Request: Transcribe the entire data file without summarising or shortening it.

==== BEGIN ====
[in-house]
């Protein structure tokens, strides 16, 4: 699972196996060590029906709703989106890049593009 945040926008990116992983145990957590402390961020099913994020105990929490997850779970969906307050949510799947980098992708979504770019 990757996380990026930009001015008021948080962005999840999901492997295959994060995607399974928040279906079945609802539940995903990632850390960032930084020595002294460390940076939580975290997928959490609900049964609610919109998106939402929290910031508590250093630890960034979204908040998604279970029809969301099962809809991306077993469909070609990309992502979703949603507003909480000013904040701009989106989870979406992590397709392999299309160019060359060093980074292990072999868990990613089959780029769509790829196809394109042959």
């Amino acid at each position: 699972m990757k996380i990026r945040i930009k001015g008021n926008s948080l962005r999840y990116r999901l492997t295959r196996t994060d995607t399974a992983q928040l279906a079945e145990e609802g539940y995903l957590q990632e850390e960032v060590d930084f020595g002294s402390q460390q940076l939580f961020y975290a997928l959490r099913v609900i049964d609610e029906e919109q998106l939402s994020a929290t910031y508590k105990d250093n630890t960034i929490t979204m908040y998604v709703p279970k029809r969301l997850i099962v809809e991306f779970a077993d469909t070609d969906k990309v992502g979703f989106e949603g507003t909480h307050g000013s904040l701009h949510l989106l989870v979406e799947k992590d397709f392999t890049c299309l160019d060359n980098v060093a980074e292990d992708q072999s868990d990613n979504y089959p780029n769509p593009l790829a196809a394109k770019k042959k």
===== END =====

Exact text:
[in-house]
């Protein structure tokens, strides 16, 4: 699972196996060590029906709703989106890049593009 945040926008990116992983145990957590402390961020099913994020105990929490997850779970969906307050949510799947980098992708979504770019 990757996380990026930009001015008021948080962005999840999901492997295959994060995607399974928040279906079945609802539940995903990632850390960032930084020595002294460390940076939580975290997928959490609900049964609610919109998106939402929290910031508590250093630890960034979204908040998604279970029809969301099962809809991306077993469909070609990309992502979703949603507003909480000013904040701009989106989870979406992590397709392999299309160019060359060093980074292990072999868990990613089959780029769509790829196809394109042959």
């Amino acid at each position: 699972m990757k996380i990026r945040i930009k001015g008021n926008s948080l962005r999840y990116r999901l492997t295959r196996t994060d995607t399974a992983q928040l279906a079945e145990e609802g539940y995903l957590q990632e850390e960032v060590d930084f020595g002294s402390q460390q940076l939580f961020y975290a997928l959490r099913v609900i049964d609610e029906e919109q998106l939402s994020a929290t910031y508590k105990d250093n630890t960034i929490t979204m908040y998604v709703p279970k029809r969301l997850i099962v809809e991306f779970a077993d469909t070609d969906k990309v992502g979703f989106e949603g507003t909480h307050g000013s904040l701009h949510l989106l989870v979406e799947k992590d397709f392999t890049c299309l160019d060359n980098v060093a980074e292990d992708q072999s868990d990613n979504y089959p780029n769509p593009l790829a196809a394109k770019k042959k």